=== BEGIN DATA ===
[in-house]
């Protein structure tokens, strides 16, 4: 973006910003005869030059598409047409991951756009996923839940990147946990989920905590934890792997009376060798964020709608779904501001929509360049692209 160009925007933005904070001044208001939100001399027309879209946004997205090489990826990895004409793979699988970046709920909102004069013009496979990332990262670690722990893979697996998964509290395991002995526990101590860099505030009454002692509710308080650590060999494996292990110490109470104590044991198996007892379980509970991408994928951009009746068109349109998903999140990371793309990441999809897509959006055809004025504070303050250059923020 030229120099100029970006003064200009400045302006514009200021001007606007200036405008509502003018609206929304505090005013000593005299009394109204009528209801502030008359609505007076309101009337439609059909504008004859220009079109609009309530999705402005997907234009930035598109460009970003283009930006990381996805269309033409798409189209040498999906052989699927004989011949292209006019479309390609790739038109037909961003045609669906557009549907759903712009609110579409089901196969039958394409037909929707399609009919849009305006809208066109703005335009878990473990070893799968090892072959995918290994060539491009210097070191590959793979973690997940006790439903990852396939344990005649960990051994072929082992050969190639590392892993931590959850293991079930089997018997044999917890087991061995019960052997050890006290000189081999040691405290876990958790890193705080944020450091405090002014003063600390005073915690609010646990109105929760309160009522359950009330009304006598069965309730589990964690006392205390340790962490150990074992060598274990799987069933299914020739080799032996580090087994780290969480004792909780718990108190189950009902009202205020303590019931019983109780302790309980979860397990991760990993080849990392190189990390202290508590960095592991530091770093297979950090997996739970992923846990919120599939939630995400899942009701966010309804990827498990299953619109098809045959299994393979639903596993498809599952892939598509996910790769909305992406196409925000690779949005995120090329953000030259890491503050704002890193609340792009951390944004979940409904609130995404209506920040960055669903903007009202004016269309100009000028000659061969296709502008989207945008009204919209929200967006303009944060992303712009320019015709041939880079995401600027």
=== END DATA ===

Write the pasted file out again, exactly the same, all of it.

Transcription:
[in-house]
């Protein structure tokens, strides 16, 4: 973006910003005869030059598409047409991951756009996923839940990147946990989920905590934890792997009376060798964020709608779904501001929509360049692209 160009925007933005904070001044208001939100001399027309879209946004997205090489990826990895004409793979699988970046709920909102004069013009496979990332990262670690722990893979697996998964509290395991002995526990101590860099505030009454002692509710308080650590060999494996292990110490109470104590044991198996007892379980509970991408994928951009009746068109349109998903999140990371793309990441999809897509959006055809004025504070303050250059923020 030229120099100029970006003064200009400045302006514009200021001007606007200036405008509502003018609206929304505090005013000593005299009394109204009528209801502030008359609505007076309101009337439609059909504008004859220009079109609009309530999705402005997907234009930035598109460009970003283009930006990381996805269309033409798409189209040498999906052989699927004989011949292209006019479309390609790739038109037909961003045609669906557009549907759903712009609110579409089901196969039958394409037909929707399609009919849009305006809208066109703005335009878990473990070893799968090892072959995918290994060539491009210097070191590959793979973690997940006790439903990852396939344990005649960990051994072929082992050969190639590392892993931590959850293991079930089997018997044999917890087991061995019960052997050890006290000189081999040691405290876990958790890193705080944020450091405090002014003063600390005073915690609010646990109105929760309160009522359950009330009304006598069965309730589990964690006392205390340790962490150990074992060598274990799987069933299914020739080799032996580090087994780290969480004792909780718990108190189950009902009202205020303590019931019983109780302790309980979860397990991760990993080849990392190189990390202290508590960095592991530091770093297979950090997996739970992923846990919120599939939630995400899942009701966010309804990827498990299953619109098809045959299994393979639903596993498809599952892939598509996910790769909305992406196409925000690779949005995120090329953000030259890491503050704002890193609340792009951390944004979940409904609130995404209506920040960055669903903007009202004016269309100009000028000659061969296709502008989207945008009204919209929200967006303009944060992303712009320019015709041939880079995401600027």